Individuals may report headaches, dizziness, nausea, and deficiencies in balance or vision. Their symptoms typically subside within a short time frame following the trauma. However, there is always a degree of variability depending on the severity of the trauma. Initial cognitive issues and complaints are often resolved within 1 to 4 weeks. While long-term deficits of TBI are not as well documented as short-term ones, some research suggests that there are persistent long-term deficits of TBI past acute recovery in children (Mangeot et al. 2002). A traumatic brain injury can significantly impact a youth’s ability to lead a productive and independent life, resulting in significant societal costs and permanent sustained cognitive alterations (Leopold et al. 2015).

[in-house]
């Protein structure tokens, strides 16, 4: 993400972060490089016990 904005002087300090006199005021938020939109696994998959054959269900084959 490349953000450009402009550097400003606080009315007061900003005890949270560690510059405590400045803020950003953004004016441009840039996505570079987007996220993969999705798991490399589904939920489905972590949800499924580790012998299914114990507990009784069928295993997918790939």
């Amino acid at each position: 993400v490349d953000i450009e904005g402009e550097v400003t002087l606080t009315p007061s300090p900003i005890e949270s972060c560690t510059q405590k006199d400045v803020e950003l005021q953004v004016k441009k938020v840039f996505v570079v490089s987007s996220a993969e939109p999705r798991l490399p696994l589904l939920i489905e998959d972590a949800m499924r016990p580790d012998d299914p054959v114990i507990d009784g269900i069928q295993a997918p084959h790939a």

While there is a significant degree of variability, the acute treatment phase of TBI involves relatively standard protocols for emergency department treatment, possible hospitalization, or possible outpatient treatment (Laatsch et al. 2007). Post-acute recovery, the “brain injury” aspect of a TBI is often misunderstood, which may lead to interference of cognitive development in many domains in life later on such as education, social, personal, and behavioral (Laatsch et al. 2007). Individuals who have traumatic brain injury do not necessarily show cognitive impairments following the first hospital or doctor visit (Faul et al. 2010). Therefore, the long-term impact of TBI may not be noted or recognized immediately after the brain trauma or after initial diagnosis. The complications that result from TBI, for instance, impaired cognition and memory, are often not initially “visible;” therefore, public awareness is limited about cognitive impairments (Faul et al. 2010). While education regarding traumatic brain injuries for parents and support systems are adequate at best, traumatic brain injuries continue to be a widespread worldwide epidemic (Moore et al. 2006).